In the first opportunity the County Commissioners have had since the ruling against the use of bed tax money for the renovation of a swimming pool on the New River Community and Technical College (NRCTC) campus was made in the civil action case Sharp, et al. v. the Commission, the Commission voted to oppose continuance of the issue with an appeal to the Supreme Court of Appeals. In the words of Commissioner Mike McClung, “I’d like to clean this thing up and cover our losses.” The vote was 1-2 with Commission president Karen Lobban the only one in favor of an appeal. “This case has set a precedent in the state and the county,’’ she said. She moved to appeal. Her fellow commissioners disagreed, and the vote went 1-2 with both Commissioners Woody Hanna and Mike McClung opposing.
Commissioner Hanna doubted the Supreme Court would rule any differently and an appeal “would be a waste of additional funds.” Commissioner McClung agreed with Hanna on point, stating Judge Vickers’ point of law was clear, and in many instances quite blunt. He said he has been opposed to this issue from the beginning.
An optional consideration was a condo deed for the Aquatic Center offered by the College last April in which the college would deed ownership of the pool portion of the building to the county. Commissioner Hanna remarked that that would have made it legal for the Commission to use the Arts and Rec funds if it had been approved. But the Commission at that time voted to await the judge’s ruling.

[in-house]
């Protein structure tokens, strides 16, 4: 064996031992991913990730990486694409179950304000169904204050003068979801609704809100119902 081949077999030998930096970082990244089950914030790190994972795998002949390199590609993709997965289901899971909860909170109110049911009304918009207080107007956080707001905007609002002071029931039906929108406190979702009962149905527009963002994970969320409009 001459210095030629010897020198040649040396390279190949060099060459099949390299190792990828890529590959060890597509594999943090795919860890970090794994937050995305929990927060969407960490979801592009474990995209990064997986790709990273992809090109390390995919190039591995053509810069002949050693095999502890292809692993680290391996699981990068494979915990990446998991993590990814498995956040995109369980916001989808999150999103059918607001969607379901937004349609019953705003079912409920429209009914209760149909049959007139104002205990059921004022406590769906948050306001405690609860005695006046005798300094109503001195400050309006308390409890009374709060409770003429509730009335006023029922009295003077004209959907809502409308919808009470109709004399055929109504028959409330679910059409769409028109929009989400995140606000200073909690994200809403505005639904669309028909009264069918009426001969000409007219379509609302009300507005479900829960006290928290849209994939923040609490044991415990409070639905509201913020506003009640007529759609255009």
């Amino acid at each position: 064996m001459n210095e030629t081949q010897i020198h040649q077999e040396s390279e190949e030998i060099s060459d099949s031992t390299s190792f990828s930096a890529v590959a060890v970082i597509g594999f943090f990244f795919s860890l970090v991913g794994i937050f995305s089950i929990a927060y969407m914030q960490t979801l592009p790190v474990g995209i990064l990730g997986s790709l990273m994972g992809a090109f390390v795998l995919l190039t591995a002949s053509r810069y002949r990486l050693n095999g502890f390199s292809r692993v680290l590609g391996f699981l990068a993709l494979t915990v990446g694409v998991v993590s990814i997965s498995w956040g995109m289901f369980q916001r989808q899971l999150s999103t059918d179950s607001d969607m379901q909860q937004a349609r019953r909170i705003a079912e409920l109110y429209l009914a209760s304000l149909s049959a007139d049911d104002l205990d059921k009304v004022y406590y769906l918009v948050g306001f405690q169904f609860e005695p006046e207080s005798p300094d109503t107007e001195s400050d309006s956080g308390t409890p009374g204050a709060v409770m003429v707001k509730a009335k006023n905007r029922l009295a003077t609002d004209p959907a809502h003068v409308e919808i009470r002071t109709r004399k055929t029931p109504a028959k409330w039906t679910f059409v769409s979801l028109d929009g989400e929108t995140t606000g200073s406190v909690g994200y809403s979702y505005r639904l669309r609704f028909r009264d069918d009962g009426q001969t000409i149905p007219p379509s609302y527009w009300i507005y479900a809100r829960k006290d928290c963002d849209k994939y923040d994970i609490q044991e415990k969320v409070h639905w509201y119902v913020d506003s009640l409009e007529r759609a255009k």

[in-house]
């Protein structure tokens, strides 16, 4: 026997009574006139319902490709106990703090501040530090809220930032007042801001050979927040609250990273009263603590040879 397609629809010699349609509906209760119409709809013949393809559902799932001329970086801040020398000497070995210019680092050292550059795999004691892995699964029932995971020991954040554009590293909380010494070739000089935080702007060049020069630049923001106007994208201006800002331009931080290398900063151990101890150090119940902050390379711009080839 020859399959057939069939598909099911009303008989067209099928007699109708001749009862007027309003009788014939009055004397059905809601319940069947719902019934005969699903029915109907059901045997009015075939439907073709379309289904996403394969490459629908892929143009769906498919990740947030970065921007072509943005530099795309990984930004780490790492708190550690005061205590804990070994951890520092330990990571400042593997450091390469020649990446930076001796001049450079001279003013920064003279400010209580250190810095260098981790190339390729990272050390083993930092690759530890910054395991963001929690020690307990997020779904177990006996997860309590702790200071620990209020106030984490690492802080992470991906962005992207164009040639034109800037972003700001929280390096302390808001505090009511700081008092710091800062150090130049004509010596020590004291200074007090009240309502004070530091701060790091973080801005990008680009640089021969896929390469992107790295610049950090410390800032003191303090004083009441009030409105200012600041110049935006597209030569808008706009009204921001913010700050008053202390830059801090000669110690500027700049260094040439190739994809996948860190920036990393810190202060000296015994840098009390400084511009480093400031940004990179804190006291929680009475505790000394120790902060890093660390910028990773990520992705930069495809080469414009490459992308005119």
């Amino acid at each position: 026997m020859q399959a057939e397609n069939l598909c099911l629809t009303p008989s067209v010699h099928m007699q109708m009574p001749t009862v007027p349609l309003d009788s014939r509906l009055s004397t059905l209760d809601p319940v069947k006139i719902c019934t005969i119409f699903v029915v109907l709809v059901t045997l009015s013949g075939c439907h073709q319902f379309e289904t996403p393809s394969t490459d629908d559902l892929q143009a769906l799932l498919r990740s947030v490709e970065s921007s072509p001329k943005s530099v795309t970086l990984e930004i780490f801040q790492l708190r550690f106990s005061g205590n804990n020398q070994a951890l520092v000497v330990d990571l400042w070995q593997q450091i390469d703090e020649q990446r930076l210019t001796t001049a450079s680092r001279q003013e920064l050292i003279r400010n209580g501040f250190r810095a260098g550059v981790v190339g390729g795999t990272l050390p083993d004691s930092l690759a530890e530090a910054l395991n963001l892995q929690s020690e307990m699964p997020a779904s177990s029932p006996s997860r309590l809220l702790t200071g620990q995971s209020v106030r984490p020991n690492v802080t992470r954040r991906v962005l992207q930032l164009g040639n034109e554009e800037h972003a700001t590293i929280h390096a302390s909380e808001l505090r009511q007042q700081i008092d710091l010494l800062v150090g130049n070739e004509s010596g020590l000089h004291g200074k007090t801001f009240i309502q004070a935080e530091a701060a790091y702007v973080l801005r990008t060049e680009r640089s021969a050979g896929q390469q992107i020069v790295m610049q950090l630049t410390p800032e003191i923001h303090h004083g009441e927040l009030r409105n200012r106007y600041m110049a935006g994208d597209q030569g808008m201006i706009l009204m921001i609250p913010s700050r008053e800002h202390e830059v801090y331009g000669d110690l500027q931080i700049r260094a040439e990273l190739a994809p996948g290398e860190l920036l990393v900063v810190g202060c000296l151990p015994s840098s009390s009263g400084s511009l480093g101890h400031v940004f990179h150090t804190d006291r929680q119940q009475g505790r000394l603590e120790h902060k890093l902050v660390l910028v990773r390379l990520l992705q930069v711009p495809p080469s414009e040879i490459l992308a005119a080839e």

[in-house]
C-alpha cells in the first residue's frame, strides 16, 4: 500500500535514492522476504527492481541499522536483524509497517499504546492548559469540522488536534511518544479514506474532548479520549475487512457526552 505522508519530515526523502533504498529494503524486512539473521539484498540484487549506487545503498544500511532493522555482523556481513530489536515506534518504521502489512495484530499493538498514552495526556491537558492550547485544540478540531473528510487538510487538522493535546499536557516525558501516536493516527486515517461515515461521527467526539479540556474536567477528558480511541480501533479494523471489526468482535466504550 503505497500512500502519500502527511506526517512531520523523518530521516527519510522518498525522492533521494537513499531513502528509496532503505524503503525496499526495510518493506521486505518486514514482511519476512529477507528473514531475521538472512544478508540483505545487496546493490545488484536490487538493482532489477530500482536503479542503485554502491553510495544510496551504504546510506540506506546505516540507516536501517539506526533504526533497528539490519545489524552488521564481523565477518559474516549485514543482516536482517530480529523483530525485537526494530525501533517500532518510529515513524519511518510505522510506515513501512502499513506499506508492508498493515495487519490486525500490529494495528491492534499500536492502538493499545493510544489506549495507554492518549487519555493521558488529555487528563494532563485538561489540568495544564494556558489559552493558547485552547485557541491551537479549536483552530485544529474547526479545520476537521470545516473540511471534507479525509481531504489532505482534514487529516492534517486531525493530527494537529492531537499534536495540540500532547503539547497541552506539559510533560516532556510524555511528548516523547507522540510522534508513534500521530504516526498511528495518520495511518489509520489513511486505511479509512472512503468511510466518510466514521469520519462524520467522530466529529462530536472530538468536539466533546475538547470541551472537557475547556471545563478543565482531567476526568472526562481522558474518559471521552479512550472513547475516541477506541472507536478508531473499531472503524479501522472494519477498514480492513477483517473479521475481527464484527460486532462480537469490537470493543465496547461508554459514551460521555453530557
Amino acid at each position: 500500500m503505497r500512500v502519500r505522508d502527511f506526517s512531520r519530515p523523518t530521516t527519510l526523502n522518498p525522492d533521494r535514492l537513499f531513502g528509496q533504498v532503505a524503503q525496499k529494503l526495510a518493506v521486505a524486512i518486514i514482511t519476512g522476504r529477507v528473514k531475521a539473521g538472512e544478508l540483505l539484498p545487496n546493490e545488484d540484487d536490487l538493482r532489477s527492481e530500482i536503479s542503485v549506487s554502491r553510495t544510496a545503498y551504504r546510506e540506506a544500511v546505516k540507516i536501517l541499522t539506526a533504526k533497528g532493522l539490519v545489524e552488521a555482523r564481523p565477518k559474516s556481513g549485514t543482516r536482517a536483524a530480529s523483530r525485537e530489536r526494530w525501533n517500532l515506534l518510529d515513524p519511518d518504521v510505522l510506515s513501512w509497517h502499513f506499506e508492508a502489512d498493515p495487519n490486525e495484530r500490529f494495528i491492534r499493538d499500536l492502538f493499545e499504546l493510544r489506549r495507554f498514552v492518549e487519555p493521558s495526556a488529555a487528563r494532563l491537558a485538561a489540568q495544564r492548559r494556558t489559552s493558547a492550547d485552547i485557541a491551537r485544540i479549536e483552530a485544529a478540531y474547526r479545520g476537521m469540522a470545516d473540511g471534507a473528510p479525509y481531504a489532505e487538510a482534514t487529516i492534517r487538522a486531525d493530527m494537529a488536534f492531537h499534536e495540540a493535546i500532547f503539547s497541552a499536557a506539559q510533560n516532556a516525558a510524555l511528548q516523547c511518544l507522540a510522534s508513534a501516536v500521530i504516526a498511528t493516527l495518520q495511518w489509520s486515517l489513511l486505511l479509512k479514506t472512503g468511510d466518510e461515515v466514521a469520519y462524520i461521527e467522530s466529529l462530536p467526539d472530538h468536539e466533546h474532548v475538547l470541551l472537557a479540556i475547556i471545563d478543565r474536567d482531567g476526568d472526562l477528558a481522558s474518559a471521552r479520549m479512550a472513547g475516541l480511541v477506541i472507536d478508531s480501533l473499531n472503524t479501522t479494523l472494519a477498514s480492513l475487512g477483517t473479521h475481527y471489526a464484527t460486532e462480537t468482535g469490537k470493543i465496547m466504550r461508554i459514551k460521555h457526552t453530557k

Hanna said the county did own the building at one time. But he said he has always felt the pool at the college was a poor location for a public facility because it is “secluded and isolated and undersized.” He was opposed to the consideration for the condo deed, as was McClung. The motion to consider a condo deed failed at 1-2, with both McClung and Hanna again opposing.
The final item on the agenda was a consideration for the lease agreement with the NRCTC, which McClung said “cleans up the issue.” The Commission moved to request Prosecuting Attorney Patrick Via notify the college the Commission has cancelled the lease and is requesting the return of the $1.3 million. That vote was unanimous.
NRCTC board of Governors president Dave Knalker, speaking to the press after the meeting as a Greenbrier County citizen and not as a representative for the college, stated, “I’m very disappointed in the commission’s decisions made this morning.”
Mary Jo Sharp, petitioner in the civil action case against the Commission’s lease with the college, was pleased with the decision to cancel the lease. “This is the decision we were hoping for,” she said. “I would like to see the money returned to the county and I agree wholeheartedly with Judge Vickers’ decision.”
In other business:
The commission approved placing Animal Control Officer Robert McClung to serve as a temporary stopgap by performing weekend animal control duty for up to one month until the county can hire another part-time Animal Control employee to cover the duties of the department. Deputy James Shortridge will replace McClung on his two days off during the week. When that position is filled and the training is completed for the job, McClung will be relieved of weekend animal control coverage.